There is a paradox - a small one but worth noting. Considering how obsessed this society is with segregating the sexes, it is bizarre that women are forbidden to drive but allowed to be alone with a male chauffeur. An explanation I heard (from a Canadian nurse who worked, briefly, in Jeddah) was that the immigrant drivers, Fillipino or Indian, are not regarded as human, and so the rule against mixing is waived.
Aisha was 10 years old when she was married. Today, two years later, she is still hoping for a divorce
SANAA, 21 February 2010 (IRIN) - It was every little girl’s dream - she was to get a new dress, jewellery, sweets and a party for all her friends.
What 10-year-old Aisha* did not know was that after the wedding party she would have to leave school, move to a village far from her parents’ home, cook and clean all day, and have sex with her older husband.
“He took out a special sheet and laid me down on it,” Aisha told IRIN, wringing her small plump hands. “After it, I started bleeding. It was so painful that I was crying and shouting, and since then I have seen him as death.”
After a week of fighting off her husband every night, Aisha’s father was called. He had received 200,000 Yemeni Rial (US$1,000) for his daughter in `shart’, a Yemeni dowry, which he could not pay back.
“My Dad made a cup of tea and put some pills in it, which he gave me. The pills made me feel dizzy,” said Aisha. “My Dad told me to sleep with my husband, or he would kill me, but I refused.”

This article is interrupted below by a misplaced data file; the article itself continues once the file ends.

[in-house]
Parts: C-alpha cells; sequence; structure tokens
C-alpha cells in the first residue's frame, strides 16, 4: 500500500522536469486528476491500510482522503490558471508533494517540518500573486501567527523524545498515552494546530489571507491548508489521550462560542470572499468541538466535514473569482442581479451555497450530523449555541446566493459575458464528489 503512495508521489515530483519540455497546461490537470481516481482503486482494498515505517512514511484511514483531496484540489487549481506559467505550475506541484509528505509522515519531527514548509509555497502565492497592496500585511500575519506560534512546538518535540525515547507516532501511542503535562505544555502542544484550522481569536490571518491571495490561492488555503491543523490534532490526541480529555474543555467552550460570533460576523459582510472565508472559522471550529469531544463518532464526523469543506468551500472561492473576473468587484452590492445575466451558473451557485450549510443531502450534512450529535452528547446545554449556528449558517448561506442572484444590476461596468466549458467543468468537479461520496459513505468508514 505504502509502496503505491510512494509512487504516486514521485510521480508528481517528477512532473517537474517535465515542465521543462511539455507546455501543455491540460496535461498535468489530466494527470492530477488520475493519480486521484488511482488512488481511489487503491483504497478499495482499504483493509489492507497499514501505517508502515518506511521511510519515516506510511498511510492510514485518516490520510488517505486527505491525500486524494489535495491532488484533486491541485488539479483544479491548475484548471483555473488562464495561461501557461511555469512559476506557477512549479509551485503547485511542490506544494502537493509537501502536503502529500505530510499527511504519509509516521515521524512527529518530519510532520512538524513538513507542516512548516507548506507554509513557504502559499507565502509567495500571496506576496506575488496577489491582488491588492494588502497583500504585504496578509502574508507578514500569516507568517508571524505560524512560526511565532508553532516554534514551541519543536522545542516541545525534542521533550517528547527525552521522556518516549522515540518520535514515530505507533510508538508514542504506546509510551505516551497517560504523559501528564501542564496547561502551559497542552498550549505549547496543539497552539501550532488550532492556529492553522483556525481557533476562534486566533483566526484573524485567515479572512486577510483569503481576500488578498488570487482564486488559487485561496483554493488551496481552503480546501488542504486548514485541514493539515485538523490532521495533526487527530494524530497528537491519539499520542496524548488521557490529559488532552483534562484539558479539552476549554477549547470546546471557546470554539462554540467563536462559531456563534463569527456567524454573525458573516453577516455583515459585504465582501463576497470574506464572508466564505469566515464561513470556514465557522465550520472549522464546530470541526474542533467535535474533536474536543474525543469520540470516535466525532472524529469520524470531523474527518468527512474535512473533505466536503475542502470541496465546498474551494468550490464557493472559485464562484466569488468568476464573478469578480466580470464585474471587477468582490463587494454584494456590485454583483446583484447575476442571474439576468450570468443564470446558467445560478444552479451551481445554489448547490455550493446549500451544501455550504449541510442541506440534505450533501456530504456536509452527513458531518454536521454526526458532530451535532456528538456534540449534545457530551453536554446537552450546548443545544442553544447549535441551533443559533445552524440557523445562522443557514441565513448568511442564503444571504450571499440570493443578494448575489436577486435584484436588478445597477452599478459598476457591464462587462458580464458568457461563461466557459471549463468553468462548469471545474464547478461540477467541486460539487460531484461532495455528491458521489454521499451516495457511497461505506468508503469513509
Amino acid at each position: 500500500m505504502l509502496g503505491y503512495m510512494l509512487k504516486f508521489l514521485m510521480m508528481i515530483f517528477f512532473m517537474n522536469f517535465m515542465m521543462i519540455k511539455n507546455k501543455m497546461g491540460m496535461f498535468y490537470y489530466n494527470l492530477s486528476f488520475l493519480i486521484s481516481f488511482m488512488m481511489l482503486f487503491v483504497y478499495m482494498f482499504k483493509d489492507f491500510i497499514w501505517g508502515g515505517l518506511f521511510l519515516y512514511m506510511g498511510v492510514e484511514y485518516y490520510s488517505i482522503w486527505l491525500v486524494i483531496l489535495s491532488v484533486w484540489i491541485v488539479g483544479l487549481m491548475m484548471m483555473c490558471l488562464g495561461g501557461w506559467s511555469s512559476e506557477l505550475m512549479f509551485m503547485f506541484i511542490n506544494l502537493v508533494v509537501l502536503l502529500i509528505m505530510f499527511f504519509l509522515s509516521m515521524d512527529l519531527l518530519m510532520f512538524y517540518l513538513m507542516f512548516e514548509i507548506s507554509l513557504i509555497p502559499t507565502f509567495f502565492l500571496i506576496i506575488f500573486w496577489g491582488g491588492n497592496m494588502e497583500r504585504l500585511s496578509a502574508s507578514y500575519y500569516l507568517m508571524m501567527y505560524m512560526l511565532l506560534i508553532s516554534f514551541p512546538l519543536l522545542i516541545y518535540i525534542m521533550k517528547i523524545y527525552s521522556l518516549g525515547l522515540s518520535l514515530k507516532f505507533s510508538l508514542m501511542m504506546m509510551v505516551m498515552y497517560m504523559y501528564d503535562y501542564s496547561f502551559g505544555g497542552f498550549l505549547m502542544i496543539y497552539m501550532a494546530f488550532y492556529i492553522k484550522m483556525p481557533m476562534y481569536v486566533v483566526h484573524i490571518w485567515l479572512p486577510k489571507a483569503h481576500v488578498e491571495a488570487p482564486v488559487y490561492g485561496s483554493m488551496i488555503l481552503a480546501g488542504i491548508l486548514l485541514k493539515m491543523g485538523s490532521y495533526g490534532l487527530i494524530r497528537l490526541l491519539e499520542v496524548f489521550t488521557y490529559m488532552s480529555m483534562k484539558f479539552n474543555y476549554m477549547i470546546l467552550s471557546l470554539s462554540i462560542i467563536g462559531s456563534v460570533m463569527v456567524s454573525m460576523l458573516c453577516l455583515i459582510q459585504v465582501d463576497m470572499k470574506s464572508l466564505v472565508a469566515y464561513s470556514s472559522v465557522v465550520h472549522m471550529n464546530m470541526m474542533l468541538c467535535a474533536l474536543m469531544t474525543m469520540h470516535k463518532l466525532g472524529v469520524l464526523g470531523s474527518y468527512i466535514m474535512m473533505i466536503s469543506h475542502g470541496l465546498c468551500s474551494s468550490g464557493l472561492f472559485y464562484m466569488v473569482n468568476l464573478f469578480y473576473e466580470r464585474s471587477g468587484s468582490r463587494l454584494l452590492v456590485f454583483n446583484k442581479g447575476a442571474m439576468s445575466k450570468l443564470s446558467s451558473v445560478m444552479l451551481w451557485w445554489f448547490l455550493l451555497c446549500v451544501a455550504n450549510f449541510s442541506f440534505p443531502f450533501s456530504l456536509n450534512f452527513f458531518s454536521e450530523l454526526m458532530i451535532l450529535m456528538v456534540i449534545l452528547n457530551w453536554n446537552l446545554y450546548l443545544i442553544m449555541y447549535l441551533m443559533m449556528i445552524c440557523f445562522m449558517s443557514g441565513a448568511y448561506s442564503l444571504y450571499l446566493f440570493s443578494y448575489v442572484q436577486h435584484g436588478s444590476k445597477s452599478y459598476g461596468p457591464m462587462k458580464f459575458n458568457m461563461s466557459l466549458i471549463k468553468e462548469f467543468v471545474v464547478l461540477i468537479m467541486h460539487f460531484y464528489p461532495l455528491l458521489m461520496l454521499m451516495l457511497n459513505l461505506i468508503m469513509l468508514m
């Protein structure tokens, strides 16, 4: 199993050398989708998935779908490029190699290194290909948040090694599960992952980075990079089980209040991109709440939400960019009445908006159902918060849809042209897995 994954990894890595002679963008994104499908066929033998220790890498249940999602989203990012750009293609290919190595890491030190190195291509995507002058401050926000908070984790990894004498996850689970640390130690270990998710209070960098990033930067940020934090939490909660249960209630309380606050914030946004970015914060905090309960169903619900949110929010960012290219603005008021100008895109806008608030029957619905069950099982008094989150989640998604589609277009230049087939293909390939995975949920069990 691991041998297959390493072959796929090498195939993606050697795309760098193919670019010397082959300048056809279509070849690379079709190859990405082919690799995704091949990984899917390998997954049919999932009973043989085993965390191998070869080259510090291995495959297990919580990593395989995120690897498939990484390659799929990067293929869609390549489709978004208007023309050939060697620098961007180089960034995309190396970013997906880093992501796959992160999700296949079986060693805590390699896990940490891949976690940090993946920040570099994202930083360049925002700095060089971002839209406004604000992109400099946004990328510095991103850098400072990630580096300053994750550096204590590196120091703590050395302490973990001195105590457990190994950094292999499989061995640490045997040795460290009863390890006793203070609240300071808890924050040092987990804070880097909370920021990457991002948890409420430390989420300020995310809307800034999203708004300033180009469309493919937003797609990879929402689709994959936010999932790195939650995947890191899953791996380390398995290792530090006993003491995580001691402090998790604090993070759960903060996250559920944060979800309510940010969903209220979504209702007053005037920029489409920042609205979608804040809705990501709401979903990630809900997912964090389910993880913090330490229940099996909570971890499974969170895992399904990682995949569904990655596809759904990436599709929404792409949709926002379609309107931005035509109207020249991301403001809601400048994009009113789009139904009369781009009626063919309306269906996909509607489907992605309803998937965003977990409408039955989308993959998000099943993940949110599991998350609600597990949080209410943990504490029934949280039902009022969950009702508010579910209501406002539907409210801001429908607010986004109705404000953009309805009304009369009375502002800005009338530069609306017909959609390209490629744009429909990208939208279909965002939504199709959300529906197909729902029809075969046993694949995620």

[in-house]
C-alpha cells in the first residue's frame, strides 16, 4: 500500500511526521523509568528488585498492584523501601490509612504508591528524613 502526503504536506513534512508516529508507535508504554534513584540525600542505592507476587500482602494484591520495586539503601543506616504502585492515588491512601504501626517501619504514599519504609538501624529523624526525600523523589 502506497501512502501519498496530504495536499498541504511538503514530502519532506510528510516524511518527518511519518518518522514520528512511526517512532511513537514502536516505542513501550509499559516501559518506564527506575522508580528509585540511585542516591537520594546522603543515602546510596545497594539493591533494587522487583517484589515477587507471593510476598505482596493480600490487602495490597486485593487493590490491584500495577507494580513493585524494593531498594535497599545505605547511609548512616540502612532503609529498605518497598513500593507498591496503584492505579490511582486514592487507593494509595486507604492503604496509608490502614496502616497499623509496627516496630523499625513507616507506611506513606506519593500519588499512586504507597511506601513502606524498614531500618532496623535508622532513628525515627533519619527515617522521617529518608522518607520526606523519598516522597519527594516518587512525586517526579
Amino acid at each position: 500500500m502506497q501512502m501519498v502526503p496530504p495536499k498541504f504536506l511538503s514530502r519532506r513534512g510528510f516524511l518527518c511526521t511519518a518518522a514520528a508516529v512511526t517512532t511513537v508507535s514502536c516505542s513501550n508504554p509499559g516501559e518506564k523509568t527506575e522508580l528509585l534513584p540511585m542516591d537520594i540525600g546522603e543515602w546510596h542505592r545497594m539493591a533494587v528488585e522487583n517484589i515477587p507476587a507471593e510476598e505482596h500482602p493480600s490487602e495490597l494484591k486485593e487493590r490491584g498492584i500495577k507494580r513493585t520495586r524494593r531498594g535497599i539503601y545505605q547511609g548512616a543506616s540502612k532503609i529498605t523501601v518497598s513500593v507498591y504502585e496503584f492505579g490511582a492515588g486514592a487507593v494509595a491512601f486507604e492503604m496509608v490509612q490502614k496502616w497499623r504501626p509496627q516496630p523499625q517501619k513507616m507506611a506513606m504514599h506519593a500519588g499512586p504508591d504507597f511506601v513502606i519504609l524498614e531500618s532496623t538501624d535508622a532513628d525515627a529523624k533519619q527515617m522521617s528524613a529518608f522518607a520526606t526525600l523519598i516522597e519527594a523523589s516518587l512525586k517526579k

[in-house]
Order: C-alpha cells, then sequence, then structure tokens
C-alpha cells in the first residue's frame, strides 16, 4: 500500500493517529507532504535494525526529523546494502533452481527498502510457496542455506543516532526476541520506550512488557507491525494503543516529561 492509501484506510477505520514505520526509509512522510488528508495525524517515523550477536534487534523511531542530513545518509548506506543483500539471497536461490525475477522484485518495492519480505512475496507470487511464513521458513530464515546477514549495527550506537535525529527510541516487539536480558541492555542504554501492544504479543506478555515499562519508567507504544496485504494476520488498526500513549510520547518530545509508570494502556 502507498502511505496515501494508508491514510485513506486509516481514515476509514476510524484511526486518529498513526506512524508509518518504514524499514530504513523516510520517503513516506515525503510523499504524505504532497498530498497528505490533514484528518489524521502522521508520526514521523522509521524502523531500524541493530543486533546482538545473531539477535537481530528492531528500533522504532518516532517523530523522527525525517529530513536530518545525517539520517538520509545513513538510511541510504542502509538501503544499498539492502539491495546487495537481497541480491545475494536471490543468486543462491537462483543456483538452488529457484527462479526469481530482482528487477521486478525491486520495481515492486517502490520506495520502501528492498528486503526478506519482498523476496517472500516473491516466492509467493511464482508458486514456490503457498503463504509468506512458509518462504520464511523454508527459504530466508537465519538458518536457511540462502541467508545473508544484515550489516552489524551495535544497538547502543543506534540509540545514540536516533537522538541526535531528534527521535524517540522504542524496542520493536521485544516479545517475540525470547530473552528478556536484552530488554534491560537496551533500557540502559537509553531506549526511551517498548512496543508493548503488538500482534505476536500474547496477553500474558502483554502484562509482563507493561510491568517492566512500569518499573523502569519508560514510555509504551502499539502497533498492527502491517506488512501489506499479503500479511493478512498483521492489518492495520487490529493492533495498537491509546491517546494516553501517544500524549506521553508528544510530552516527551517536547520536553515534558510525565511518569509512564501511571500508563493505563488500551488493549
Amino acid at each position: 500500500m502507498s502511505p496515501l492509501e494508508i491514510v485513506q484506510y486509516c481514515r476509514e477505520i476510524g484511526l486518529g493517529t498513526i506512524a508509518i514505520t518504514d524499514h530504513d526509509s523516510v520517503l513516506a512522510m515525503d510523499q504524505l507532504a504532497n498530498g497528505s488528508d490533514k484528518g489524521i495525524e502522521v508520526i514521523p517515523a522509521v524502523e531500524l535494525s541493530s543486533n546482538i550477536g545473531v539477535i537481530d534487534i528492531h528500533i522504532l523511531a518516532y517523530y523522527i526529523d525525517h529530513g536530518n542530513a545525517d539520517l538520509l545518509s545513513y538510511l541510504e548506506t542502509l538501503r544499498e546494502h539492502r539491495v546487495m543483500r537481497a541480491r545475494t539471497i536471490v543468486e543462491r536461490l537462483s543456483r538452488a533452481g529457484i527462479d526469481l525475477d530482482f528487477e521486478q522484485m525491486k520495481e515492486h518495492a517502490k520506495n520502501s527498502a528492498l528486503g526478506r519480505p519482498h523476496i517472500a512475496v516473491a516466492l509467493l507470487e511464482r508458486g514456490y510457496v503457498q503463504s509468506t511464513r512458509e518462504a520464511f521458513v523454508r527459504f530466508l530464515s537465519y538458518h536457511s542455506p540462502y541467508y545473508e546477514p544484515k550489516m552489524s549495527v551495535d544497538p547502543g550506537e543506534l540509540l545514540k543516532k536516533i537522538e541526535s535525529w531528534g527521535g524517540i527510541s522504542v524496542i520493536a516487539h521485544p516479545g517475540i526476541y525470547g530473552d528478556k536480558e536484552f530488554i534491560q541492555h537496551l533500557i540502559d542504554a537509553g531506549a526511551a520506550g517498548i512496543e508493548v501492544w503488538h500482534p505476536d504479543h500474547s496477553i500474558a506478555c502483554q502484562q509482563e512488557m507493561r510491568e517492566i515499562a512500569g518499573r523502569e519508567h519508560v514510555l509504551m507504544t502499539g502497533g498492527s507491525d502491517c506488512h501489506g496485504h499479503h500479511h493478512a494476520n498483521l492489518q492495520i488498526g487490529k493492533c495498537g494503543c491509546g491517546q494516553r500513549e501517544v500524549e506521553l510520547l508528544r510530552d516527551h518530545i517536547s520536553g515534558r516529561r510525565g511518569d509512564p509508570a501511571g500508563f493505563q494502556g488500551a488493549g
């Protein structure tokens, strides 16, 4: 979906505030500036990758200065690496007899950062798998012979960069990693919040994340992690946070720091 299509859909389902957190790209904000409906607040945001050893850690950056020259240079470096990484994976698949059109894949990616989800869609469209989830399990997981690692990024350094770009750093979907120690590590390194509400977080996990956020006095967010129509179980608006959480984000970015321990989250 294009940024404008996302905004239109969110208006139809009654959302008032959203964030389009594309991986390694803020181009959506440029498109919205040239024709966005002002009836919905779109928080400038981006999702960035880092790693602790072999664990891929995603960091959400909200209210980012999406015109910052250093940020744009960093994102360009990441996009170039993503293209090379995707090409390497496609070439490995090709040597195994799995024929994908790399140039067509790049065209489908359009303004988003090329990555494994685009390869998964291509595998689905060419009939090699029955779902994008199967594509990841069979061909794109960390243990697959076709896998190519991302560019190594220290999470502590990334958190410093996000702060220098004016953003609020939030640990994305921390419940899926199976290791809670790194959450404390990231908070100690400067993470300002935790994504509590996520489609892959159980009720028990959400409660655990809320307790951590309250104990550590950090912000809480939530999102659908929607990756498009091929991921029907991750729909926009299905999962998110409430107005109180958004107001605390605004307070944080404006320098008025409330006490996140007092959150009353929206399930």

Instead Aisha broke a glass bottle over her head in a desperate attempt to stay awake. “My Dad hit me badly. I was bleeding from my mouth and nose,” she said.
After spending a few months in her husband’s home, where she said he would regularly drug her and beat her, Aisha managed to escape. Now, two years later, aged 12, she is unable to divorce him.
Shada Mohammed Nasser, a lawyer at the High Court in Sanaa, talking to the parents of a child bride outside court
A bill passed in parliament in February 2009 setting the minimum age for marriage at 17 was rejected by the Islamic Sharia Codification Committee which said it was un-Islamic, according to local women’s rights organizations.
So, for now, there is no law protecting children against early marriages in Yemen.
”I don’t call it marriage, but rape,” said Shada Mohammed Nasser, a lawyer at the High Court in Sanaa. She has represented several child bride divorce cases in court, but admits she has lost most of them. Only a handful of child brides have successfully managed to divorce their husbands.
“The law on marriage stipulates that a girl should not sleep with her husband until she is mature,” said Nasser, which according to the law is the age of 15. “But the law is not enforced.”